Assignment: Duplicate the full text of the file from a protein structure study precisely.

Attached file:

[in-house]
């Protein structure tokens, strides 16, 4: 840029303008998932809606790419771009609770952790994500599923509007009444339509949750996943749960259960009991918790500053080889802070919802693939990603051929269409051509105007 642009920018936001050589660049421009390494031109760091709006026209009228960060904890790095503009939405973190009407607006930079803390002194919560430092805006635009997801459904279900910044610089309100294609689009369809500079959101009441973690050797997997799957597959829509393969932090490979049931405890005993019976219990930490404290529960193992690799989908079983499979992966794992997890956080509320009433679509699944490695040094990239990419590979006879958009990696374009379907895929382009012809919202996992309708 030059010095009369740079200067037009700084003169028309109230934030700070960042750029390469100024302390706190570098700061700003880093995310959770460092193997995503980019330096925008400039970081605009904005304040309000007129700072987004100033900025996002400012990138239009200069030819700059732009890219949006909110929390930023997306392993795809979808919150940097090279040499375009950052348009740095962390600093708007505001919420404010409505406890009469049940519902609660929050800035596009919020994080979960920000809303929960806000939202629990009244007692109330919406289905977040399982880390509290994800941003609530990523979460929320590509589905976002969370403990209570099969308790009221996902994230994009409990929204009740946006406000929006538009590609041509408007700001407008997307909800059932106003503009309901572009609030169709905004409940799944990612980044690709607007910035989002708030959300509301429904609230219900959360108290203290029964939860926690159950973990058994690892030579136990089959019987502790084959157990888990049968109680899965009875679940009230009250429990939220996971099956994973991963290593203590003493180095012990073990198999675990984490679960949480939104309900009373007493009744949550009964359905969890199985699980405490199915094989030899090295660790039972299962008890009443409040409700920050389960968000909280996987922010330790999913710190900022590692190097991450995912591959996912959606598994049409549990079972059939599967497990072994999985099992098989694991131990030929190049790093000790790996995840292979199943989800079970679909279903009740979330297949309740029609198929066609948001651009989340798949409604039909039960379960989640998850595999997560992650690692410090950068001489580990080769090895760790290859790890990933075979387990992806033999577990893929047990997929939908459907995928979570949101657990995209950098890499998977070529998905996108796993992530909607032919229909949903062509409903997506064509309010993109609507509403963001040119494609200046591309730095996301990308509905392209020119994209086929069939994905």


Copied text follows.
[in-house]
């Protein structure tokens, strides 16, 4: 840029303008998932809606790419771009609770952790994500599923509007009444339509949750996943749960259960009991918790500053080889802070919802693939990603051929269409051509105007 642009920018936001050589660049421009390494031109760091709006026209009228960060904890790095503009939405973190009407607006930079803390002194919560430092805006635009997801459904279900910044610089309100294609689009369809500079959101009441973690050797997997799957597959829509393969932090490979049931405890005993019976219990930490404290529960193992690799989908079983499979992966794992997890956080509320009433679509699944490695040094990239990419590979006879958009990696374009379907895929382009012809919202996992309708 030059010095009369740079200067037009700084003169028309109230934030700070960042750029390469100024302390706190570098700061700003880093995310959770460092193997995503980019330096925008400039970081605009904005304040309000007129700072987004100033900025996002400012990138239009200069030819700059732009890219949006909110929390930023997306392993795809979808919150940097090279040499375009950052348009740095962390600093708007505001919420404010409505406890009469049940519902609660929050800035596009919020994080979960920000809303929960806000939202629990009244007692109330919406289905977040399982880390509290994800941003609530990523979460929320590509589905976002969370403990209570099969308790009221996902994230994009409990929204009740946006406000929006538009590609041509408007700001407008997307909800059932106003503009309901572009609030169709905004409940799944990612980044690709607007910035989002708030959300509301429904609230219900959360108290203290029964939860926690159950973990058994690892030579136990089959019987502790084959157990888990049968109680899965009875679940009230009250429990939220996971099956994973991963290593203590003493180095012990073990198999675990984490679960949480939104309900009373007493009744949550009964359905969890199985699980405490199915094989030899090295660790039972299962008890009443409040409700920050389960968000909280996987922010330790999913710190900022590692190097991450995912591959996912959606598994049409549990079972059939599967497990072994999985099992098989694991131990030929190049790093000790790996995840292979199943989800079970679909279903009740979330297949309740029609198929066609948001651009989340798949409604039909039960379960989640998850595999997560992650690692410090950068001489580990080769090895760790290859790890990933075979387990992806033999577990893929047990997929939908459907995928979570949101657990995209950098890499998977070529998905996108796993992530909607032919229909949903062509409903997506064509309010993109609507509403963001040119494609200046591309730095996301990308509905392209020119994209086929069939994905």